The parkway is primarily in Huntsville-annexed Limestone County and already near major industries in the area — Polaris, BOCAR and Mazda-Toyota, to name a few. Elsewhere, ALDOT has announced plans to widen I-565 at a cost of $17 million and Huntsville-Browns Ferry Road is also undergoing upgrades at a cost of $27 million.
“There are brighter days ahead, but we’re in that growing pain stage,” Daly said. “And when you’re in that stage, it’s like buying pants for kids,” in that they seem to outgrow pants as quickly as you can buy them.”
Furthermore, there’s tax revenue to consider. Industries have been awarded tax abatements, and the emphasis with each is that it’s temporary, meaning the industries will eventually have to pay taxes that will mean increased revenue and could lead to increased road funding for the district.
As more residents move into the district, and particularly if places like Buc-ee’s Athens see success in the area, gas tax revenue in Limestone County will also rise.
“The money used on roads comes from the gas taxes,” Black said. “Sales taxes goes to the schools. Eventually, things will slow down and there will be a new normal.”
If so much of the focus is on assessing and handling the past and present, it may seem like little is left for the future. But throughout the growth, Limestone County’s commission has kept its eye on what they want to do next.
“I would love for us to come up with a master plan,” Daly said. “The county has always been reactive on everything instead of proactive. One of the things I’d love for us to do in the future is set some goals and work toward them.”
One of those goals is completing a new engineering building in Athens. The property was once an L&S shopping center, and over the last decade, the county commission has cleared the property and made way for a new home for its engineering department.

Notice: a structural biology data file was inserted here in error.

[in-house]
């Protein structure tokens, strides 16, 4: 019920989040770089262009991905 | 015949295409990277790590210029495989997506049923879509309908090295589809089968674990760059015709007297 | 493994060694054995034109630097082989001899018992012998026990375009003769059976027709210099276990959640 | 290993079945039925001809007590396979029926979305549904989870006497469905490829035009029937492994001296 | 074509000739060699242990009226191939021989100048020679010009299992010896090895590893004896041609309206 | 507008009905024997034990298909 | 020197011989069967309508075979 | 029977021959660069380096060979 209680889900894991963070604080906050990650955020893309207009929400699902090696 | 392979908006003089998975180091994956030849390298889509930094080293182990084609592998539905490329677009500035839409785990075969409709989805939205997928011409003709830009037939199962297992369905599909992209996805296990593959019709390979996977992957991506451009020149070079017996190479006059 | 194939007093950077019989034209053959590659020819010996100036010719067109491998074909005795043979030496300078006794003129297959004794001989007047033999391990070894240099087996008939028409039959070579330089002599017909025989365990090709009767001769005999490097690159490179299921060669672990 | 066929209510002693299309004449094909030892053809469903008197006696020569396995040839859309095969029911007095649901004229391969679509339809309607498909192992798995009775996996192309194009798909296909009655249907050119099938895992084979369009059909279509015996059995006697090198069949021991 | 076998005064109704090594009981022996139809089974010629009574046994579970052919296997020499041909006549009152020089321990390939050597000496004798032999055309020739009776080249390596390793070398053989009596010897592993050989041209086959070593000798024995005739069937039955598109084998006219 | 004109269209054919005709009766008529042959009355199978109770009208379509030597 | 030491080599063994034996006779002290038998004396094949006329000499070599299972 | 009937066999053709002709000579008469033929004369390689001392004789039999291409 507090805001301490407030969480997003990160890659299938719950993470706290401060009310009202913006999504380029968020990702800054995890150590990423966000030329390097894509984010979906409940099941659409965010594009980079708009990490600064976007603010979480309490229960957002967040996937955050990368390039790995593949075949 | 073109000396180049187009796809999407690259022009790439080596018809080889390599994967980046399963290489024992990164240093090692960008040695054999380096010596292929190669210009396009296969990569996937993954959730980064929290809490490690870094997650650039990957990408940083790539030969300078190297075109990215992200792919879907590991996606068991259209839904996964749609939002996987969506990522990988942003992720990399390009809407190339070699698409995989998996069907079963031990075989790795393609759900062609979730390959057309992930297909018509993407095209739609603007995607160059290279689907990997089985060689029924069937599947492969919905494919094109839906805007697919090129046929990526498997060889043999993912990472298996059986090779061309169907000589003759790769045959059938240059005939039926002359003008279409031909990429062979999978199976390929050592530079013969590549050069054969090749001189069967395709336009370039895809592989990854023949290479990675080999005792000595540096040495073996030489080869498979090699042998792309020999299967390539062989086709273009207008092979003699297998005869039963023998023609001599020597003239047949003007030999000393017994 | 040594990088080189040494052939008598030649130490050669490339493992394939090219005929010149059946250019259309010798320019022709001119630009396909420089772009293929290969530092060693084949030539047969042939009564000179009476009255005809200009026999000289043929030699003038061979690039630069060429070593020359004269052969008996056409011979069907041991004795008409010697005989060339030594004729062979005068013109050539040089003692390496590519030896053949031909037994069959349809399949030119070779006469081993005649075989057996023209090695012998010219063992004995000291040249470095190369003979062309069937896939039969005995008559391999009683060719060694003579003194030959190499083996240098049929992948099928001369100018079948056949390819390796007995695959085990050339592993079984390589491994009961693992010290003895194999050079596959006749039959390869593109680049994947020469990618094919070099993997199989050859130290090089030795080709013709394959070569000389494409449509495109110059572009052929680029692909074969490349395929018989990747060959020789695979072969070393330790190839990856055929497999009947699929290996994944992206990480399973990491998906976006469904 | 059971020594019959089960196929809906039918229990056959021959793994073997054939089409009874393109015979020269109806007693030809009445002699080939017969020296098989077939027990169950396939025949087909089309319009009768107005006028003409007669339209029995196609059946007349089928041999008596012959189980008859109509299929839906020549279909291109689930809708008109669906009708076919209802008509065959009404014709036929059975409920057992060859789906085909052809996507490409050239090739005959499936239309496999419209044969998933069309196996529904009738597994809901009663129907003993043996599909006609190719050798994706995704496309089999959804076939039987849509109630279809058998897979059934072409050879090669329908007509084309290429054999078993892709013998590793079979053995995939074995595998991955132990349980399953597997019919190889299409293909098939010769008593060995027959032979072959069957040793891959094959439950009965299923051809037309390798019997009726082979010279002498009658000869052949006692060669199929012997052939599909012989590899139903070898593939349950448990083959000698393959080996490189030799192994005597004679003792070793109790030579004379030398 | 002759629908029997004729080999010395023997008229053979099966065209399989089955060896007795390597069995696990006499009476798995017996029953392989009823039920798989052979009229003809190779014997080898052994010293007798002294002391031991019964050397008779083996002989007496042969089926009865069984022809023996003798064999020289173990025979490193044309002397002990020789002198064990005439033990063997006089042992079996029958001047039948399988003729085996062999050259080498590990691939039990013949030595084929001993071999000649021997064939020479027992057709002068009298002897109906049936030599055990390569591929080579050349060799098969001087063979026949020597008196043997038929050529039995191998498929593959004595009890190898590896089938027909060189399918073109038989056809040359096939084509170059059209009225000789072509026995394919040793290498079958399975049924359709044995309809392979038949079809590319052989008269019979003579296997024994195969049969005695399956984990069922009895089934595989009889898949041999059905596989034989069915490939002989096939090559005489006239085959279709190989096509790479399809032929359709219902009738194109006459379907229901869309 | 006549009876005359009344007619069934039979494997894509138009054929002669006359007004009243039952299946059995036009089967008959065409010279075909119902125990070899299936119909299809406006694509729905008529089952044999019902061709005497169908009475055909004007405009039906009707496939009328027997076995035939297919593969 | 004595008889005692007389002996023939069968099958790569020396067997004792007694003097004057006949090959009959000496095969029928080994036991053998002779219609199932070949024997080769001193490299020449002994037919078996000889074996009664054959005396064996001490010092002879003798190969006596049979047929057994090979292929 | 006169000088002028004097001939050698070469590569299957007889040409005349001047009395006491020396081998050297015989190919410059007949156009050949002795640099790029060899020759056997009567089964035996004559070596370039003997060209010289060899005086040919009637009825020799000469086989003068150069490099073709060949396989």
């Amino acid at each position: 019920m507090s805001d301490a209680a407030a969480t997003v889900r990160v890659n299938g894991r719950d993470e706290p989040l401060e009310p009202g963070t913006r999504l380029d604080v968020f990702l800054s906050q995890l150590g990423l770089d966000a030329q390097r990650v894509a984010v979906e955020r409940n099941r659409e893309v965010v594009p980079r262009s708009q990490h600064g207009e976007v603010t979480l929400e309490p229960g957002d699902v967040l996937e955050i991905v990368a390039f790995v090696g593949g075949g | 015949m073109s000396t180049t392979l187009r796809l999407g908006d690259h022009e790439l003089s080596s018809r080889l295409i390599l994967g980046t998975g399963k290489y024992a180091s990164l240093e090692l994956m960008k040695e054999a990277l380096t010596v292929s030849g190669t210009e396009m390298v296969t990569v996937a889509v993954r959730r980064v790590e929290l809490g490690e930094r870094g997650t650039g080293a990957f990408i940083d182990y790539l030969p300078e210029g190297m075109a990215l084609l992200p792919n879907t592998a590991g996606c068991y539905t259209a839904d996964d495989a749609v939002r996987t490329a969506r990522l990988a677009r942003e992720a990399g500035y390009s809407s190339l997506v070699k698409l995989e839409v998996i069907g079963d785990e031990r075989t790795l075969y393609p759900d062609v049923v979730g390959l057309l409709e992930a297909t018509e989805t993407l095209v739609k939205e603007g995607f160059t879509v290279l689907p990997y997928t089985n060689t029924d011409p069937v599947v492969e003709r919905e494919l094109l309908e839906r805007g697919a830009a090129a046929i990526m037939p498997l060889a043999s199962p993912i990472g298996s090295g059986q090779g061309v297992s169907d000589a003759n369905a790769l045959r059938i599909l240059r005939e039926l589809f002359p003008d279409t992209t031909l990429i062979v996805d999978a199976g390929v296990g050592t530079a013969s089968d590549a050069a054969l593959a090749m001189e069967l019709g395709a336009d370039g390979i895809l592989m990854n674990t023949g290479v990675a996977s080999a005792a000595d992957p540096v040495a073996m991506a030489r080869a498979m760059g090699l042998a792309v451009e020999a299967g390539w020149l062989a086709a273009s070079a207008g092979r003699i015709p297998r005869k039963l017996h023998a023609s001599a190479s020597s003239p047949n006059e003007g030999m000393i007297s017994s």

It would house all of the department’s staff and equipment, which Townsend said would be a “huge blessing” once built.
“We will be able to get all of our equipment under one roof, which will greatly help with the lifespan of the equipment,” he said.
Barksdale said he has met with the county engineer, Marc Massey, to examine traffic counts and discuss a traffic study.
“The challenge will be to move that traffic through the intersections effectively,” Barksdale said. “We have met with a traffic engineer to discuss the benefits of hiring his firm for a traffic study. We believe other municipalities may have an interest in sharing the study with us and are in the process of exploring that possibility.”
The opportunity to grow as the new home to the world’s largest nuclear power plant left a lasting impact on Limestone County, but it grew, changed and thrived, much like it continues to do. The county has proven it can handle and will continue to handle it, which is just one more reason the county remains a glowing part of the golden triangle.
“You watch these other parts of the county,” Daly said. “... Here in this area, even if it’s a bad thing, good comes out of it. That’s what keeps us on that uptick.”
“We will still have abundant agriculture ground to farm, and now we also have industrial growth to go hand in hand with our prosperous agriculture history,” Black said.
And in 10 years, with a predicted 20,000 more Limestone Countians, there’s no telling what the county can do.